Nobody knows Norway better than Hurtigruten after they successfully mapped the first trading route along the country’s west coast in 1893 and have been transporting people along this beautiful waterway throughout more than 120 years since. Once just a passenger ferry company offering travellers an efficient route from the south to the north of Norway, they have evolved into a cruise operator that is at the forefront of ocean based tourism in this breath-taking part of the world.
Their fleet of twelve ships, all bearing Norwegian inspired names, includes a mix of modern, traditional and explorer vessels which sail to both tips of the planet in order to provide an experience like no other. And whilst Hurtigruten still provide trips along the quintessential coastal route that help to show Norway off in all its glory, the addition of sailings to places such as Antarctica, Iceland and Spitsbergen have really captured adventurers’ imaginations.
Across all twelve ships there are differing grades of accommodation to help you find exactly what you need. Whilst the lowest grade (D) cabins, only found on MS Lofoten, offer just a basic arrangement of an upper and lower bed and a wash basin, the highest grade (MG) includes a seating area as well as the bedroom, TV, stereo, internet access, mini-bar and a private balcony in most instances.
Most cabin grades are spacious and with plenty of storage space for all your belongings. They are stylishly finished and provide a comfortable home from home for the duration of your journey. There are also special cabins available which provide access and assistance for any disabled guests.
Everything that guests consume during their Hurtigruten cruise will have been carefully planned and thought out, with almost all of it being locally sourced and heavily influenced by regional delicacies that are found in the areas to which you will travel.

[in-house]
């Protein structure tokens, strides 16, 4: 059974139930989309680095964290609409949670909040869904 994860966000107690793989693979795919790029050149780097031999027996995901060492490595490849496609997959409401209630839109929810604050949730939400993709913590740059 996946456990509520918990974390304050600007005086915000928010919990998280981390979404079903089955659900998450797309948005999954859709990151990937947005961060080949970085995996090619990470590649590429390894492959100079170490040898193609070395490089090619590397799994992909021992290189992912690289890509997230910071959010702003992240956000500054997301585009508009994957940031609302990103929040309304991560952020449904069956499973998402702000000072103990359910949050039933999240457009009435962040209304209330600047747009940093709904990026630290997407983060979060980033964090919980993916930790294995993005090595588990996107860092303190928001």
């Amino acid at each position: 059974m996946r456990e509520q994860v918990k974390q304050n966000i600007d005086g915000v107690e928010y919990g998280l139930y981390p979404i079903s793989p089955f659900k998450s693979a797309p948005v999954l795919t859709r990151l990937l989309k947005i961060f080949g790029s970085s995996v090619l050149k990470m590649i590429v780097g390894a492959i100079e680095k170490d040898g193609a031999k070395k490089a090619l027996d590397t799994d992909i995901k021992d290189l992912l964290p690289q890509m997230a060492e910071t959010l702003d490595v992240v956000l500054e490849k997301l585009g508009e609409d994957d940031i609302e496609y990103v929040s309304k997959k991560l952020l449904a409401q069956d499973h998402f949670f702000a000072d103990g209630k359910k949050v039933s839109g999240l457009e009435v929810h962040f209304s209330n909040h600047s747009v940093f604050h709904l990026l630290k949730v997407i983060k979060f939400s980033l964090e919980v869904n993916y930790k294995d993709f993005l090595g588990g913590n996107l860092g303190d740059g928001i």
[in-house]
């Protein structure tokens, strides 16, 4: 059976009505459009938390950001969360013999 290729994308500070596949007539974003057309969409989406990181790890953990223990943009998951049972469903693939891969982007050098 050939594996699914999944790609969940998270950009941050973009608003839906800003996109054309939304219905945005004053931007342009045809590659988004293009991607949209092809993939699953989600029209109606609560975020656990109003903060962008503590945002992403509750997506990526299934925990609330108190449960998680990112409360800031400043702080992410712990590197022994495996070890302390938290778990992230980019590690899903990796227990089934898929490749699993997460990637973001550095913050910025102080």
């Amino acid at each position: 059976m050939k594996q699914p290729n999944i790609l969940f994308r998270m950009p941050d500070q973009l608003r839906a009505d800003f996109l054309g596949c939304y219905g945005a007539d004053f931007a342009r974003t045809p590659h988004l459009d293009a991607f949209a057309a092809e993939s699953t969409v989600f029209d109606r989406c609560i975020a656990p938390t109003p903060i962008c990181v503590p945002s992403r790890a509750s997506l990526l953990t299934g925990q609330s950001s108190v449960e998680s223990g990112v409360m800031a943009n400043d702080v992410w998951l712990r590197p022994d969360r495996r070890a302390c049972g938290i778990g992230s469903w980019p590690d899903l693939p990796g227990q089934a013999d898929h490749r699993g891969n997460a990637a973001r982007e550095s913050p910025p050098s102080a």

Menus in ‘Norway’s Coastal Kitchen’ change with the seasons and Norwegian specialities are usually at the forefront. Guests will be able to sample dishes such as baked Arctic char, kvæfjordkake (a dessert made from almonds, meringue and vanilla cream) and, of course, reindeer meat. However, the tastings will not always be offered in formal surroundings as flavourful morsels are often provided on deck to allow cruisers to get a feel for what’s available.
Whilst around 85% of Hurtigruten’s current cuisine is provided by local producers from the thirty five different ports that they visit, the company is working on increasing this even more. By partnering with the government and ‘Innovation Norway’ they are helping independent suppliers grow their businesses to be able to then sell their products to the ships in the future.
There are plenty of excellent public facilities for you to use during your time with Hurtigruten that range from comfortable lounges, in which you can sit back and relax, to spacious conference rooms which can be privately booked.
There are multiple cafés and bars which provide lighter food options than the main restaurant and an extensive range of drinks to ensure your glass, and your general disposition, is always more than half full. The sauna and swimming pools will provide a serine environment in which you can while away the hours between ports, whilst the laundry and internet facilities allow you to keep in touch with everyone back home and ensure you always have something fabulous to wear in the evenings. There is even a playroom on some ships to help keep younger guests occupied during your time at sea.
Your experience with Hurtigruten will really come alive when you start to plan what activities and excursions you would like to do in each destination. However, with trips that focus on breath-taking natural wonders such as the northern lights, the midnight sun and the stunning Norwegian fjords; your trip is sure to be filled with awe even if you just decide to stay on the ship.
The activities available in both Norway and on Hurtigruten’s explorer voyages are extensive and exciting. They range from generally easy-going trips that involve learning about the Vikings and indulging in a traditional feast, all the way up to full-on excursions that include husky sledding, driving snowmobiles and hiking up mountains in Tromso. There are also some great opportunities to see the amazing wildlife that inhabits these areas; including whale safaris, bird watching trips and even chances to glimpse polar bears in Spitsbergen.